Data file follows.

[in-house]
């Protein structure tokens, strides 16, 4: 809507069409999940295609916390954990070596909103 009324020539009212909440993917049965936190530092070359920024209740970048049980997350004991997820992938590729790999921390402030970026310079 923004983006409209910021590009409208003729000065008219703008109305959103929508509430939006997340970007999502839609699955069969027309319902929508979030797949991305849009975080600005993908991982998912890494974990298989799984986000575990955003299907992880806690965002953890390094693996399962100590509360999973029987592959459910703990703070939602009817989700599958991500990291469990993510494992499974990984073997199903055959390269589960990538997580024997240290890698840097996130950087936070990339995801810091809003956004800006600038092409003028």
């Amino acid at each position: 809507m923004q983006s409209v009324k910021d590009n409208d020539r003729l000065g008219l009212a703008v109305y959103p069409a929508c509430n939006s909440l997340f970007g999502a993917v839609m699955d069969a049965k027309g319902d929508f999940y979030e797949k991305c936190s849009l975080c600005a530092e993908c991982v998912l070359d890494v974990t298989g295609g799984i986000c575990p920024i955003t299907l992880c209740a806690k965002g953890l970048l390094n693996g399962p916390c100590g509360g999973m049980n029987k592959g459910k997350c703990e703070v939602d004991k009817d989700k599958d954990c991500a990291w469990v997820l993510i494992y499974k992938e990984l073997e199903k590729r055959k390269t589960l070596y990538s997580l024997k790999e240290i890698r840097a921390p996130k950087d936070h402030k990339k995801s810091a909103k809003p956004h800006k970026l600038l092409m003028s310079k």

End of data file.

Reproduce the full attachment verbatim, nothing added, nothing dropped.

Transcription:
[in-house]
């Protein structure tokens, strides 16, 4: 809507069409999940295609916390954990070596909103 009324020539009212909440993917049965936190530092070359920024209740970048049980997350004991997820992938590729790999921390402030970026310079 923004983006409209910021590009409208003729000065008219703008109305959103929508509430939006997340970007999502839609699955069969027309319902929508979030797949991305849009975080600005993908991982998912890494974990298989799984986000575990955003299907992880806690965002953890390094693996399962100590509360999973029987592959459910703990703070939602009817989700599958991500990291469990993510494992499974990984073997199903055959390269589960990538997580024997240290890698840097996130950087936070990339995801810091809003956004800006600038092409003028």
């Amino acid at each position: 809507m923004q983006s409209v009324k910021d590009n409208d020539r003729l000065g008219l009212a703008v109305y959103p069409a929508c509430n939006s909440l997340f970007g999502a993917v839609m699955d069969a049965k027309g319902d929508f999940y979030e797949k991305c936190s849009l975080c600005a530092e993908c991982v998912l070359d890494v974990t298989g295609g799984i986000c575990p920024i955003t299907l992880c209740a806690k965002g953890l970048l390094n693996g399962p916390c100590g509360g999973m049980n029987k592959g459910k997350c703990e703070v939602d004991k009817d989700k599958d954990c991500a990291w469990v997820l993510i494992y499974k992938e990984l073997e199903k590729r055959k390269t589960l070596y990538s997580l024997k790999e240290i890698r840097a921390p996130k950087d936070h402030k990339k995801s810091a909103k809003p956004h800006k970026l600038l092409m003028s310079k």